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Russian conductor Gennady Rozhdestvensky died at the age of 87 years

The Russian conductor Gennady Rozhdestvensky died on 16 June 2018 in Moscow at the age of 87, as the Moscow Tchaikovsky Conservatory announced.
Rozhdestvensky was one of the most important conductors of the post-war period and maintained close relations with musicians, but also composers such as Alfred Schnittke, Sofia Gubaidulina and Edison Denisov from the Dairy to Dmitry Shostakovich. For more than six decades he gave concerts around the world, led the USSR Radio Symphony Orchestra and later the prestigious Bolshoi Theater in Moscow. Rozhdestvensky was the first conductor of the former Soviet Union, who was appointed chief conductor of foreign orchestras. For many years he directed the BBC Symphony Orchestra in London, the Vienna Symphony Orchestra and the Stockholm Royal Philharmonic Orchestra. He was married to the Russian pianist Wiktoria Postnikova, with whom he also gave many concerts and made recordings.
In 1982 Gennady Rozhdestvensky initiated a concert in the Great Hall of the Moscow Conservatory on April 15, 1982, to create a march composed of a collective of authors titled "Swan, Cancer and Pike" for brass and percussion. Rozhdestvensky was then responsible for the drums part. The composer Alfred Schnittke later used this piece as the introduction and finale of his ballet "Skizzen". Gennady Rozhdestvensky also made an important contribution to the history of the well-known Gogol Suite by Alfred Schnittke. The complicated genesis of incidental music for Nikolai Gogol's play "The Revision List" began in 1976, when Yuri Lyubimov, director and director of the Moscow Taganka Theater, commissioned Schnittke to write the incidental music into an unusual Gogol spectacle. Schnittke had at that time, especially as a film and stage composer (music to over 40 films and to pieces by Shaw, Schiller, Pushkin and Brecht) achieved high artistic reputation. Apparently chaotically Ljubimow had mixed numerous Gogol fabrics ("The Nose", "The Auditor", "The Dead Souls", "The Mantle", "The Portrait", etc.) to a grandiose play, whereby his subtle feeling for the temporal Process and the mutual penetration of the actions to a sophisticated dramaturgy led. This way of working coincides with the principles of Schnittke, which uses his own and foreign, real and false quotes, re-composed and parts of early origin in his music.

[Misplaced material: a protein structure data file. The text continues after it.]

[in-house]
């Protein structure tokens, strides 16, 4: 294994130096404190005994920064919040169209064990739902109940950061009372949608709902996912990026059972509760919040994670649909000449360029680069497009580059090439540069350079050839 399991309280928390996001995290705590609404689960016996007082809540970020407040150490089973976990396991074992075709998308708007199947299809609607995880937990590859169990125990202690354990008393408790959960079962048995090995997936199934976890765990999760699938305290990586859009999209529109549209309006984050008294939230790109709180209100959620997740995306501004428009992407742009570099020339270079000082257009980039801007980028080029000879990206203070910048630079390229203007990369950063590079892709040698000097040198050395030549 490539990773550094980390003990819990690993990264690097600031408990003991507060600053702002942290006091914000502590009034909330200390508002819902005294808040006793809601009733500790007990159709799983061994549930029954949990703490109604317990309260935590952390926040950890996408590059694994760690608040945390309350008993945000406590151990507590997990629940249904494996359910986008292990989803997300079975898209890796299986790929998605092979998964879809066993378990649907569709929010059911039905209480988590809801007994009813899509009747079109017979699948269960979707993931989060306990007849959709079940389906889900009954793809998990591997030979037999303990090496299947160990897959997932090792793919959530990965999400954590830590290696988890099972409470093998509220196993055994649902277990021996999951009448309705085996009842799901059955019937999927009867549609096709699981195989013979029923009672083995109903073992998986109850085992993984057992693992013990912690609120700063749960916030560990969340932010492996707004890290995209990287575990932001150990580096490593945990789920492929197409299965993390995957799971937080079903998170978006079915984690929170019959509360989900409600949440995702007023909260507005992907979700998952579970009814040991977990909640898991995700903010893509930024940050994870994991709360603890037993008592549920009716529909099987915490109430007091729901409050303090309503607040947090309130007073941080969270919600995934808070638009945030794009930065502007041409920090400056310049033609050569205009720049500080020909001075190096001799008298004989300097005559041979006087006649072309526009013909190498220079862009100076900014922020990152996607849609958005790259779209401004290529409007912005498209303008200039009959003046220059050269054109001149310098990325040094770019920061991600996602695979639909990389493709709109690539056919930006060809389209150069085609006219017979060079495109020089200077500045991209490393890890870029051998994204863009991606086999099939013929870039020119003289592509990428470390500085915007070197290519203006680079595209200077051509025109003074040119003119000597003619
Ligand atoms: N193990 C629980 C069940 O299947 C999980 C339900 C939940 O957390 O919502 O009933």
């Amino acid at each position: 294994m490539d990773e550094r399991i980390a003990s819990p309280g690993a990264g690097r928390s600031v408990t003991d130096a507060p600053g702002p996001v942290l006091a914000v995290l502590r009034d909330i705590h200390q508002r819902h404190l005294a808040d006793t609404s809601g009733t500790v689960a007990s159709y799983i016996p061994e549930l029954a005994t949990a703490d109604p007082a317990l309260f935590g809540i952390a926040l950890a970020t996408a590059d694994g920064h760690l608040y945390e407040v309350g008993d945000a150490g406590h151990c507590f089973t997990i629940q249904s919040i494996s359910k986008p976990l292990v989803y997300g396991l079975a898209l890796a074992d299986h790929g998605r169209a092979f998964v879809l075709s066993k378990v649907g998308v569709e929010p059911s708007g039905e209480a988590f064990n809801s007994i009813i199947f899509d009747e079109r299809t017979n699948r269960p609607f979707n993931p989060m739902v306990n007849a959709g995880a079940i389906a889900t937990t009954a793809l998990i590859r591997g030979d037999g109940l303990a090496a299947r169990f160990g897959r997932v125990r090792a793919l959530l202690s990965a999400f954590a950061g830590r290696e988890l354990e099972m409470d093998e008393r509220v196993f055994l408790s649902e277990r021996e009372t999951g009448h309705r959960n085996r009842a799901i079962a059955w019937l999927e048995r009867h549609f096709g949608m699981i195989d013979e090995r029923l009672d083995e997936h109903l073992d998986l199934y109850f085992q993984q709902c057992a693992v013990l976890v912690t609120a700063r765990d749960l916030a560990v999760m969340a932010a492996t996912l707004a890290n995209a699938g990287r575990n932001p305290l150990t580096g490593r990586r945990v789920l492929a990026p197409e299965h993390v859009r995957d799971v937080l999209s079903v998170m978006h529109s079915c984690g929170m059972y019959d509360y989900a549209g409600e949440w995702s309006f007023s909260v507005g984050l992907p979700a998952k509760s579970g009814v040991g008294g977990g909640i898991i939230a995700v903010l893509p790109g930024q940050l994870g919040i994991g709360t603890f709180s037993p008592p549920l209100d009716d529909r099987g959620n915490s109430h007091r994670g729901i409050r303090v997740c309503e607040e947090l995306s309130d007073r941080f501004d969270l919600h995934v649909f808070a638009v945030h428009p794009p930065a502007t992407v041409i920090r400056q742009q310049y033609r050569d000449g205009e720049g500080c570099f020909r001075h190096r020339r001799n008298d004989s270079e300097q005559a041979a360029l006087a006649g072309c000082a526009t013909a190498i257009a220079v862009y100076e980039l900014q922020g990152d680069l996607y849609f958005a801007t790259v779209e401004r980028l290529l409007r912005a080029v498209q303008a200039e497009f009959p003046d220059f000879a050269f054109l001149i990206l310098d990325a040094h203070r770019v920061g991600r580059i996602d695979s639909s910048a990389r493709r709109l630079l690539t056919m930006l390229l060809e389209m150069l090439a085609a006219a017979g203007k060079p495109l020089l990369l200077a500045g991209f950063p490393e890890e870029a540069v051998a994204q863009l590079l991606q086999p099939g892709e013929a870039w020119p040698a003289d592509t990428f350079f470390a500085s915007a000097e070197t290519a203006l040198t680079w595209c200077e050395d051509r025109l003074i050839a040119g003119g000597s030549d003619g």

A change in the musical direction of the Taganka Theater meant that Gennady Rozhdestvensky, who had been engaged in the premiere of many orchestral works for Schnittke since 1963, took over the conducting of the stage music for the "History of the Auditor". Later, he came to the idea of assembling substantial parts of incidental music into a Gogol suite. The result of this work is now available in this remarkable new publication.
Photo: Gennady Rozhdestvensky (in the background) and Alfred Schnittke

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